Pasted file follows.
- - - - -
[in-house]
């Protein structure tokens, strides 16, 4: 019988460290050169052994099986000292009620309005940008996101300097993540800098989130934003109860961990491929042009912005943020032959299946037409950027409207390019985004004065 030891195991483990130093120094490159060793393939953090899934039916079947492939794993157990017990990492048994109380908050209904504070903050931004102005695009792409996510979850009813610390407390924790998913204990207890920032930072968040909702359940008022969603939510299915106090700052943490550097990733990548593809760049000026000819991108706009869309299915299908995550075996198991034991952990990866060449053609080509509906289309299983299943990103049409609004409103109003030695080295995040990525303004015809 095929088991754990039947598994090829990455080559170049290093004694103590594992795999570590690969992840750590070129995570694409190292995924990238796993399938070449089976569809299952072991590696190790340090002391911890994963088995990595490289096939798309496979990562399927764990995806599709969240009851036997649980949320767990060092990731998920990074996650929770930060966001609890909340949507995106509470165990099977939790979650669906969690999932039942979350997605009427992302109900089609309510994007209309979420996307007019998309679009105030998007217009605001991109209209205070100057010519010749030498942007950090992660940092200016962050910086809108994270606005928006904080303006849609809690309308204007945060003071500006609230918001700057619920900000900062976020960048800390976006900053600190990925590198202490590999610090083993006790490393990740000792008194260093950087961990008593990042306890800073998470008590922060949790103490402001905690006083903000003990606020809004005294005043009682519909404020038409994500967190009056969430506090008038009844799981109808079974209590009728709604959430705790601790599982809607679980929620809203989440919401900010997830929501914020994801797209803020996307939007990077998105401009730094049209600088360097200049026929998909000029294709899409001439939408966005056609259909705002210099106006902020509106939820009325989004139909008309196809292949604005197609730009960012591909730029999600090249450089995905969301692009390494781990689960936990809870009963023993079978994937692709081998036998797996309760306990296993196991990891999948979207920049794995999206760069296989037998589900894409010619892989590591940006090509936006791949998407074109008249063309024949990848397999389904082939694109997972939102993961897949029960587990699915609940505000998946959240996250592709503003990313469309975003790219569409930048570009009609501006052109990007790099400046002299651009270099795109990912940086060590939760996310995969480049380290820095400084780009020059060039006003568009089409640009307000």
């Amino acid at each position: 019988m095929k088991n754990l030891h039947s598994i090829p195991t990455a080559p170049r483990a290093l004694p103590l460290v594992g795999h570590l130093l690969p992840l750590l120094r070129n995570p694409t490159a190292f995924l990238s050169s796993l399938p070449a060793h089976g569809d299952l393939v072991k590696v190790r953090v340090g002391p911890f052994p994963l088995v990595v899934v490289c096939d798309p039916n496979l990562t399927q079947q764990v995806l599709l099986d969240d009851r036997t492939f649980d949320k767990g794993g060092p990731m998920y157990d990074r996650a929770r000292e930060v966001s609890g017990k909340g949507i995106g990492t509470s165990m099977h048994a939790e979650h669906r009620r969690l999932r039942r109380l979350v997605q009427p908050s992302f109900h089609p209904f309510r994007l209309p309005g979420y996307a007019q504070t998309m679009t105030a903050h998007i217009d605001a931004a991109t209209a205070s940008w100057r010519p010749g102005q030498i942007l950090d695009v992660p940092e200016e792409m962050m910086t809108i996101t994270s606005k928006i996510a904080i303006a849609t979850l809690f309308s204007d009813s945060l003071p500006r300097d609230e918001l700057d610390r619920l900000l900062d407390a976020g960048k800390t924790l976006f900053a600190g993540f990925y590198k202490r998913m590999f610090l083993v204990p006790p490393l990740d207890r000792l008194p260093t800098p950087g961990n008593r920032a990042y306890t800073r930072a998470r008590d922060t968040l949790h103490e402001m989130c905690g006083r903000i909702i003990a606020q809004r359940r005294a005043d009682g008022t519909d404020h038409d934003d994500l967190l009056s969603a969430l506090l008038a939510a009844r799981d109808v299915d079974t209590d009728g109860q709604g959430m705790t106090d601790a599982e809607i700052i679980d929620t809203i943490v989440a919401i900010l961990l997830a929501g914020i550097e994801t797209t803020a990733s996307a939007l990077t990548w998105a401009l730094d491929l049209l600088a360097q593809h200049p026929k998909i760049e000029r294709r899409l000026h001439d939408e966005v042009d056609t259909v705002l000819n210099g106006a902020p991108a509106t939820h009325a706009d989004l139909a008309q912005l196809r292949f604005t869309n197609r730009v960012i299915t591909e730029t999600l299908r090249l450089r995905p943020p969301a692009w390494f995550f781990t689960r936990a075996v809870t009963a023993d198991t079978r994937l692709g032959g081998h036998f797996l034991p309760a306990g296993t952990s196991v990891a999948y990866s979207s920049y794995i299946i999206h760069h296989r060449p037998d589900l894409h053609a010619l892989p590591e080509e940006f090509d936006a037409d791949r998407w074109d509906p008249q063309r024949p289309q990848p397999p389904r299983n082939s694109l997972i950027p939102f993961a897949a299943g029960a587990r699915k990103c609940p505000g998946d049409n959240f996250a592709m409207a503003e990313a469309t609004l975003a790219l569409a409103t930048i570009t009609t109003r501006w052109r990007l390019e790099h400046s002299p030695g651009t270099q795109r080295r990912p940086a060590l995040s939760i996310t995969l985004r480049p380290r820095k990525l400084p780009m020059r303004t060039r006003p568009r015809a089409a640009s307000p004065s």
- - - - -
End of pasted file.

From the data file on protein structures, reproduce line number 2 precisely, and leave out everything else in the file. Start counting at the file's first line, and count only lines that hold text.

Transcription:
């Protein structure tokens, strides 16, 4: 019988460290050169052994099986000292009620309005940008996101300097993540800098989130934003109860961990491929042009912005943020032959299946037409950027409207390019985004004065 030891195991483990130093120094490159060793393939953090899934039916079947492939794993157990017990990492048994109380908050209904504070903050931004102005695009792409996510979850009813610390407390924790998913204990207890920032930072968040909702359940008022969603939510299915106090700052943490550097990733990548593809760049000026000819991108706009869309299915299908995550075996198991034991952990990866060449053609080509509906289309299983299943990103049409609004409103109003030695080295995040990525303004015809 095929088991754990039947598994090829990455080559170049290093004694103590594992795999570590690969992840750590070129995570694409190292995924990238796993399938070449089976569809299952072991590696190790340090002391911890994963088995990595490289096939798309496979990562399927764990995806599709969240009851036997649980949320767990060092990731998920990074996650929770930060966001609890909340949507995106509470165990099977939790979650669906969690999932039942979350997605009427992302109900089609309510994007209309979420996307007019998309679009105030998007217009605001991109209209205070100057010519010749030498942007950090992660940092200016962050910086809108994270606005928006904080303006849609809690309308204007945060003071500006609230918001700057619920900000900062976020960048800390976006900053600190990925590198202490590999610090083993006790490393990740000792008194260093950087961990008593990042306890800073998470008590922060949790103490402001905690006083903000003990606020809004005294005043009682519909404020038409994500967190009056969430506090008038009844799981109808079974209590009728709604959430705790601790599982809607679980929620809203989440919401900010997830929501914020994801797209803020996307939007990077998105401009730094049209600088360097200049026929998909000029294709899409001439939408966005056609259909705002210099106006902020509106939820009325989004139909008309196809292949604005197609730009960012591909730029999600090249450089995905969301692009390494781990689960936990809870009963023993079978994937692709081998036998797996309760306990296993196991990891999948979207920049794995999206760069296989037998589900894409010619892989590591940006090509936006791949998407074109008249063309024949990848397999389904082939694109997972939102993961897949029960587990699915609940505000998946959240996250592709503003990313469309975003790219569409930048570009009609501006052109990007790099400046002299651009270099795109990912940086060590939760996310995969480049380290820095400084780009020059060039006003568009089409640009307000």